Another chef who has put porchetta on the menu is Jason Mattick of Santa Monica's Milo & Olive. The Mediterranean-influenced restaurant offers a breakfast sandwich of thinly sliced porchetta, arugula, a touch of maple syrup and a fried egg on a flaky croissant. Frankly, it's as good a breakfast sandwich as I've ever had.

Mattick, who describes his porchetta as "simple" and "rustic," relies on almond wood his oven, which heats to between 550 and 600 degrees. It is over this fire that roast cooks for six hours.

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Chef Jason Mattick uses almond wood to fire his oven at Milo & Olive. (Photo by Scott Bridges)

He seasons his porchetta with rosemary, crushed red pepper, roasted garlic, Italian fennel pollen and, of course, plenty of salt and pepper to create a tender and flavorful meat with a touch of spice.

At Pecorino in Brentwood, brothers Mario and Raffaele Sabatini do their porchetta a little bit different. Chef Raffaele used to live in Rome, where the dish is very popular, and he says that preparing it is like a trip back home.

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Chef Raffaele Sabatini uses leg of pork for his monthly porchetta dinner at Pecorino. (Photo by Scott Bridges)

The chef starts with leg of pork with the skin on. The meat is punctured throughout and it is covered and filled with a mix of ground spices including rosemary, bay leaves, black pepper, oregano and salt. The seasoned pork sits for four days and then it is baked for about three to four hours, depending on its size, at 300 degrees Fahrenheit. It is hand-sliced and served with sautéed spicy broccoli rapini. Mario recommends a pairing with an earthy Italian red like a Cantine Mucci.

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Hand-sliced porchetta with sauteed spicy broccoli rapini at Pecorino. (Photo by Scott Bridges)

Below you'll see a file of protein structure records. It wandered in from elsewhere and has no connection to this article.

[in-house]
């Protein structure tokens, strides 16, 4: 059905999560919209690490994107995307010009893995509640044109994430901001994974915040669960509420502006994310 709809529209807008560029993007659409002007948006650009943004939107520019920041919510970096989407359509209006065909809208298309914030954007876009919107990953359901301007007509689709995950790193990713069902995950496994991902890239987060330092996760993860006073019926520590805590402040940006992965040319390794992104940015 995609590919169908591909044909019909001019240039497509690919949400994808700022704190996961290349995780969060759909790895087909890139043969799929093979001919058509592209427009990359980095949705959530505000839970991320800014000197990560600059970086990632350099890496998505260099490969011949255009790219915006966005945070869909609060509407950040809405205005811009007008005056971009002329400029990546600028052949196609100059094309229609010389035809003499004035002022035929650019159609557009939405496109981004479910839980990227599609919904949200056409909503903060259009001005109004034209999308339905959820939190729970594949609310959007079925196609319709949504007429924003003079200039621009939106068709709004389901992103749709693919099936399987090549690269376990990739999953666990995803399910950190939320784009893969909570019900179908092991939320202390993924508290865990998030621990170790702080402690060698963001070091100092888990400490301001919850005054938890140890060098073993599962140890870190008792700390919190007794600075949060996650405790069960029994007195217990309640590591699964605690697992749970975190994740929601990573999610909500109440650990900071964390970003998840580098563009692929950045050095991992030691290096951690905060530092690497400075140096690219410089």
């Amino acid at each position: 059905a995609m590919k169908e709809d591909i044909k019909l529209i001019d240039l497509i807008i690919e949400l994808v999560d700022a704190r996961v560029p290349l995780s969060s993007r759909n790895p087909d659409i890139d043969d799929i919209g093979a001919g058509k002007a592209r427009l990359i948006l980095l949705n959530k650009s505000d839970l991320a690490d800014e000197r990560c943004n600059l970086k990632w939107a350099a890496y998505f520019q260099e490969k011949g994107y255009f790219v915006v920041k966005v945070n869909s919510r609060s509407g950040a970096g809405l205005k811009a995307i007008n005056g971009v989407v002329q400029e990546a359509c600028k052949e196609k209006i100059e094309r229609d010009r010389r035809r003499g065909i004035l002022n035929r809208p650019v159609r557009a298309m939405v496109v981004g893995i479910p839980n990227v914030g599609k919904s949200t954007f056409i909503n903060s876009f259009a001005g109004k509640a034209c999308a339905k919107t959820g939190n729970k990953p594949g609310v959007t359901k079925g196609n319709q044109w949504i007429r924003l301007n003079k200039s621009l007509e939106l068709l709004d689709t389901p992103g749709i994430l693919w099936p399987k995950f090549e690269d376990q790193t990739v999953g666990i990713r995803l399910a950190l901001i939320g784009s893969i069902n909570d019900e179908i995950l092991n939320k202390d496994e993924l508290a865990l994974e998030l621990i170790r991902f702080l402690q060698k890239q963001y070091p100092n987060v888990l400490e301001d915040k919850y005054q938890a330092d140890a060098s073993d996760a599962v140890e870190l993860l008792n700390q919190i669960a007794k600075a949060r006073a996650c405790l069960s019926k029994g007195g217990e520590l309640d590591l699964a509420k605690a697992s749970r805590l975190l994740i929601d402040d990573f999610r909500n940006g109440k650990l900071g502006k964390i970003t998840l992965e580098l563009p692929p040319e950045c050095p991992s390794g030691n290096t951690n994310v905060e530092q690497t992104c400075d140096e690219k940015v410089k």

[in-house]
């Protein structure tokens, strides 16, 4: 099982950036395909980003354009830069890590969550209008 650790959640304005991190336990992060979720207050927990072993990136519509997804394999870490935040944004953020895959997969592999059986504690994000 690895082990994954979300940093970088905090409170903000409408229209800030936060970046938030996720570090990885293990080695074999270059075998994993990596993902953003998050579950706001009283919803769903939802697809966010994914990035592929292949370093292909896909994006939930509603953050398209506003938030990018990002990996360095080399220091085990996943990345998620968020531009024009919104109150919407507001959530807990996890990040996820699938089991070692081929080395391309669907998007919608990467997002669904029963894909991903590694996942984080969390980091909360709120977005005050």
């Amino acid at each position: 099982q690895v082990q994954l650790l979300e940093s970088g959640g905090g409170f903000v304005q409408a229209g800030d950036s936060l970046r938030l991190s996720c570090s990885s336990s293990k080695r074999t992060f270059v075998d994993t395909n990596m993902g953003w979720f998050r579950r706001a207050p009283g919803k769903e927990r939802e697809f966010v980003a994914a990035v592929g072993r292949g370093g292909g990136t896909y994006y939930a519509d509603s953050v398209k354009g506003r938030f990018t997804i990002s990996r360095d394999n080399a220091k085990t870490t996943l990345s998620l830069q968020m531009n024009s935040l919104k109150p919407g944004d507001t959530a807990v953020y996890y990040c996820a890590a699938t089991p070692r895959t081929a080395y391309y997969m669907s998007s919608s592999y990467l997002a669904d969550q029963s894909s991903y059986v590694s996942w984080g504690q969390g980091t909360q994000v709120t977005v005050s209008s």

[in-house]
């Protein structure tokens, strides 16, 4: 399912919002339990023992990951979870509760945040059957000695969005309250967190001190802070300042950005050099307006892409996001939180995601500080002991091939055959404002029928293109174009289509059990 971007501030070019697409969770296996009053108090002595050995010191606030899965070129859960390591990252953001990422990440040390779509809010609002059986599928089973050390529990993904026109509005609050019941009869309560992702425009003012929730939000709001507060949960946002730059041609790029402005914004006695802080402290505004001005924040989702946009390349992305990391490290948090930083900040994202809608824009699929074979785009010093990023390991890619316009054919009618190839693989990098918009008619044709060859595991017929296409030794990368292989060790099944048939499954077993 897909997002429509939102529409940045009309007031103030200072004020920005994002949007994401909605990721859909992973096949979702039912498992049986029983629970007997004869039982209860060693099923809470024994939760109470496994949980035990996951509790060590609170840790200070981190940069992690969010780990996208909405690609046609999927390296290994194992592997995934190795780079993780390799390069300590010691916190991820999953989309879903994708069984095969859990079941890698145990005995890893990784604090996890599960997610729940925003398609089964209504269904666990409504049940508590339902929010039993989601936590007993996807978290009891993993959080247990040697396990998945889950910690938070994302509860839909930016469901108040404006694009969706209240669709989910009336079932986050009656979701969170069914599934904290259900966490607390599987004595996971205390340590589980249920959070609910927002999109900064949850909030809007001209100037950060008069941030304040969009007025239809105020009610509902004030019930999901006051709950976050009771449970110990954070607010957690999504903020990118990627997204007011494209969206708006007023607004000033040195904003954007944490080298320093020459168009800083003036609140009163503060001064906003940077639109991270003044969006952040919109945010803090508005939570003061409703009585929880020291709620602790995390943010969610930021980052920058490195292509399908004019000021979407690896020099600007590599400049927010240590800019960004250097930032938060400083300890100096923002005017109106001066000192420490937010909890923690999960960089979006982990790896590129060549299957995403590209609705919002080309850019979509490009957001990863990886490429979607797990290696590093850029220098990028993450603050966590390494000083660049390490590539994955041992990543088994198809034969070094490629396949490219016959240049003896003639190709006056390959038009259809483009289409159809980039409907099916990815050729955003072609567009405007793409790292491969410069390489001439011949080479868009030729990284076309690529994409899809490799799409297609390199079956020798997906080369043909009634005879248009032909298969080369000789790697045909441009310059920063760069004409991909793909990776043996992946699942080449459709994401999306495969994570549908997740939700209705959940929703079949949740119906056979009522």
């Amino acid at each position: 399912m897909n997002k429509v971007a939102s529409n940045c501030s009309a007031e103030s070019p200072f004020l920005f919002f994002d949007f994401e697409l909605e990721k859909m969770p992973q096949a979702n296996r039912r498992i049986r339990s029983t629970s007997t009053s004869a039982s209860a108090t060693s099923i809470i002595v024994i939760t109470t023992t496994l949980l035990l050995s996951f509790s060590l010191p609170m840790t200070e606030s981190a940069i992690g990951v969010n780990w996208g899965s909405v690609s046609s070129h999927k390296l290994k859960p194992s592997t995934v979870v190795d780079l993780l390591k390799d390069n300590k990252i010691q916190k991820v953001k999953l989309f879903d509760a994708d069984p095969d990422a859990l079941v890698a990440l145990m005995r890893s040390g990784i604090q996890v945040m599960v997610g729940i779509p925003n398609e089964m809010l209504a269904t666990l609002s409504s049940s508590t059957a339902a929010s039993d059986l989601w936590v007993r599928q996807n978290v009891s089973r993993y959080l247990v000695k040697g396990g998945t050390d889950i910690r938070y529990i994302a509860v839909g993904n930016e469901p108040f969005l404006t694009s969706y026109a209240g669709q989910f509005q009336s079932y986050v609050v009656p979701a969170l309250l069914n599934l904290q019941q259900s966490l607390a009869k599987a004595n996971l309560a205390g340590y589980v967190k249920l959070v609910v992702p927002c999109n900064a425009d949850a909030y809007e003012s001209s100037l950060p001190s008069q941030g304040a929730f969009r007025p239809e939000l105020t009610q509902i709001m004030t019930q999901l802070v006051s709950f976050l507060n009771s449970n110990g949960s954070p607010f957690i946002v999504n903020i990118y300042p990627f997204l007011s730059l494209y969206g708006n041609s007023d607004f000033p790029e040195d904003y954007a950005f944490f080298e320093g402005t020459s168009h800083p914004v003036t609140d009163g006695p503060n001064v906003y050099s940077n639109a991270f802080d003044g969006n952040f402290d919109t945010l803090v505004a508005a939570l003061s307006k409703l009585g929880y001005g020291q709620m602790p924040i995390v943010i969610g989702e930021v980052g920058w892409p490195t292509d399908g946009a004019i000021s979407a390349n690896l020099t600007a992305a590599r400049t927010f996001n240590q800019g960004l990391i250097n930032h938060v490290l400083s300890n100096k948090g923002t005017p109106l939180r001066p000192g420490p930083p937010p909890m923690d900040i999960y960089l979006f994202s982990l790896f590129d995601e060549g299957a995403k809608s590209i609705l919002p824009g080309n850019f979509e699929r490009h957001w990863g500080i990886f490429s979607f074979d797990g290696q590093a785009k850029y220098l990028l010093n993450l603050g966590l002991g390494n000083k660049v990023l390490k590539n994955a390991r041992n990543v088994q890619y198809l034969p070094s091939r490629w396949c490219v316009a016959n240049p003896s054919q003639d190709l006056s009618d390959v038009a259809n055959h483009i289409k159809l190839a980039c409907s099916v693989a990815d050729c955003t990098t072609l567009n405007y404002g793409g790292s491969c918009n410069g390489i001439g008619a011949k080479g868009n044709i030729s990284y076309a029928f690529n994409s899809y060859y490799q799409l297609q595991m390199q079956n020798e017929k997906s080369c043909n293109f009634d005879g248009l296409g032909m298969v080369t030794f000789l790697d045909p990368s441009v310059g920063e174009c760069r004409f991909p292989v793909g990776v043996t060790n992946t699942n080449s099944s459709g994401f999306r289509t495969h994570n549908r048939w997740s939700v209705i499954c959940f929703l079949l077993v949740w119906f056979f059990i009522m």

Meanwhile, at Cecconi's in West Hollywood, Executive Chef Andrea Cavaliere came up with the idea of serving porchetta on a wood-fired pizza. The porchetta at the Venetian-style restaurant is sliced razor thin and has a slight smokiness. The meat is accented by wild mushrooms and Tallegio cheese, and the crust is cracker-crisp and ever so slightly charred.

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Cecconi's Porchetta Pizza with Wild Mushrooms and Tallegio Cheese. (Photo by Lynne Tucker)

In the artsy Helms District in Culver City, Chef Evan Funke of Bucato Restaurant has begun sending its food truck to the streets, and offering a traditional Umbrian-style porchetta sandwich. Funke reportedly sold 120 sandwiches in an hour in Santa Monica, so expect a line. I'm in the process of tracking down the truck, which isn't currently operating on a regular schedule, following @BucatoLA for updates of its whereabouts.

Funke recently showed up at the popular new This is Not a Pop-Up temporary restaurant held at Hollywood's Four Square restaurant space, where he served up his Porchetta di Bucato Disordinato to a crowd of enthusiasts.

The chef also offered an unusual take on the dish. His Ricci di Mare "in Porchetta" featured sea urchin with pork crackling and lardo, seasoned with lemon, rosemary and wild fennel.

These are just a few of the restaurants around town that offer this special dish. But don't be surprised if you notice it popping up on more menus in the very near future.